Despite two homers, Mike Minor will take the win
Mike Minor isn’t easily pleased on the mound.
The Texas Rangers left-hander typically finds the one pitch — and often in 2019 it has only been one pitch — during a game that he didn’t execute. Never mind that most of the 100-plus pitches he usually throws in a night are perfectly-placed.
So it was the case Saturday night against the Cincinnati Reds at Great American Ballpark. The ace put together another gem, holding the Reds to four hits over six-plus innings in the Rangers’ 4-3 win.
Texas goes for the sweep at 12:10 p.m. Sunday.
It was another solid start for Minor, but far from his most dominant of the season. Even though he improved to 6-4 with the win, he was probably dwelling on the four walks (his most with the Rangers), or the two pitches the Reds hit for home runs, including Yasiel Puig’s two-run homer in the fourth, and Curt Casali’s homer in the seventh.
“He’s a tough critic on himself,” Rangers manager Chris Woodward said. “And I appreciate that because he’s kind of a perfectionist in that way. It’s a good indicator that a player has raised their level of expectation.”
That’s exactly what Minor has done since becoming Texas’ most dependable starter the past two seasons.
Saturday’s outing was his ninth quality start of the season. He did what aces are required to do, he helped pitch his team to victory even when he lacked his best stuff.
Chris Martin replaced Minor with one on and one out in the seventh and induced a 6-3 double play to end the inning. Jose Leclerc struck out two in a perfect eighth. Shawn Kelley pitched a scoreless ninth to earn the save.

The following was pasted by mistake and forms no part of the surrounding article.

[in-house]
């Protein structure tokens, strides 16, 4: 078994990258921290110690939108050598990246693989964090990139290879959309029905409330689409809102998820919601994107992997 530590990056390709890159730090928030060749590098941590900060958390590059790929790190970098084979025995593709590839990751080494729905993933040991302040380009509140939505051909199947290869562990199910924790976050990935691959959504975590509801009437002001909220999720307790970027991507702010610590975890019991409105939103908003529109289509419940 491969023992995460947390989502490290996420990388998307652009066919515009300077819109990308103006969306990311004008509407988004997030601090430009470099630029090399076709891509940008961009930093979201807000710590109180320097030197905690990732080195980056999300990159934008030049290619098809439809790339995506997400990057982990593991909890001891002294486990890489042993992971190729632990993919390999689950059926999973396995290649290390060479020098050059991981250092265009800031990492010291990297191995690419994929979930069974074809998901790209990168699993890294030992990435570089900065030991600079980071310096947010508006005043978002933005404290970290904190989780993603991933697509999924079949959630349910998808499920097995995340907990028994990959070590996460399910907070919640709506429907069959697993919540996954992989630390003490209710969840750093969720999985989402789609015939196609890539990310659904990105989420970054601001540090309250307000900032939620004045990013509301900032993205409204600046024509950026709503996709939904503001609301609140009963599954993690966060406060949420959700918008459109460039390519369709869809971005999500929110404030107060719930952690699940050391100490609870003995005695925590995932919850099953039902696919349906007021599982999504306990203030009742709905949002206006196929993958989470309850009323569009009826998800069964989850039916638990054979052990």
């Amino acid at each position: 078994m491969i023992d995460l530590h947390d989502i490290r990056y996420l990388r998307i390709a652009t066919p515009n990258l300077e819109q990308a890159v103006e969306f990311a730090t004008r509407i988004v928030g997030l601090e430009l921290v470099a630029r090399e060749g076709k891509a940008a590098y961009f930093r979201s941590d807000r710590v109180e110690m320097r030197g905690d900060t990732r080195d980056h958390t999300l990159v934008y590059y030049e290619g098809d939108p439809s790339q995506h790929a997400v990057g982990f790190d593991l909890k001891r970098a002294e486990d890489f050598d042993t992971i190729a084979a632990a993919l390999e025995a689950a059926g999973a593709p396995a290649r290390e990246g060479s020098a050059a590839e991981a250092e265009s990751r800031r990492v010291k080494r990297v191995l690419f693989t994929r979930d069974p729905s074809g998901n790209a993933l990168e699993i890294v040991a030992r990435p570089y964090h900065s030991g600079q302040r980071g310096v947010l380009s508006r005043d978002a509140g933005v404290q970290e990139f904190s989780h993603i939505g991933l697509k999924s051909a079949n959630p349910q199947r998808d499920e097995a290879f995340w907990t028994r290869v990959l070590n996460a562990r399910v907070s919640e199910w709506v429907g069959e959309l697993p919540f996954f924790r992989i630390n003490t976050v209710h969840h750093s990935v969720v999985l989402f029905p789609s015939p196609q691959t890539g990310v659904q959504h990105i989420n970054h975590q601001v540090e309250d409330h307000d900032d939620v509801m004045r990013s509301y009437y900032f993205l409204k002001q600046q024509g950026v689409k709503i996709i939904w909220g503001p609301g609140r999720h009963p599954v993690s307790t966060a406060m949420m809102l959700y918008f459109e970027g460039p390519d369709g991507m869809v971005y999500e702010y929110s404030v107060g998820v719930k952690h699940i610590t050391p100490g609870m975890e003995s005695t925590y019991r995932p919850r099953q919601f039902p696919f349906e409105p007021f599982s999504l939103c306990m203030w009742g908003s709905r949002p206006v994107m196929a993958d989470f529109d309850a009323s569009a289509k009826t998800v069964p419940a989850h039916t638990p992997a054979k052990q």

“Obviously, the two home runs killed me,” Minor said. “Four walks and I never like to walk anybody. The pitch to Puig was actually a good pitch, it was just the wrong pitch. It was great to have the lead early.”
Rangers manager Chris Woodward said it’s a fine line between a pitcher’s high expectations for himself and letting those expectations knock him off course.
“It’s different if a guy goes out there and every pitch he’s like, ‘oh, I didn’t put that right where I wanted to,’” Woodward said. “He still competes his ass off. If it’s affecting his actual performance then you worry. For some guys it’s actually detrimental to their performance. With him, I think it actually helps him. He expects to be good every time out.”
His performance against the Reds was a perfect example of Minor not letting some control issues derail his night. After getting two quick outs in the first and second innings, he walked a batter before ending the inning. After a lead-off walk in fourth, Puig ripped a 1-2 changeup over the wall in left-center field. Minor retired the next six batters before a lead-off walk in the sixth. Even after a single gave the Reds two on with no outs, Minor retired the 3-4-5 batters in order. Rougned Odor made a backhanded stop up the middle and quick throw to a stretching Ronald Guzman to end the inning.
“His standards are really high now,” Woodward said. “Now that he’s on a higher level in every way, it’s a good thing. Because he keeps raising those expectations. Maybe [they’re] unachievable expectations, but it’s good to set your sights that high.”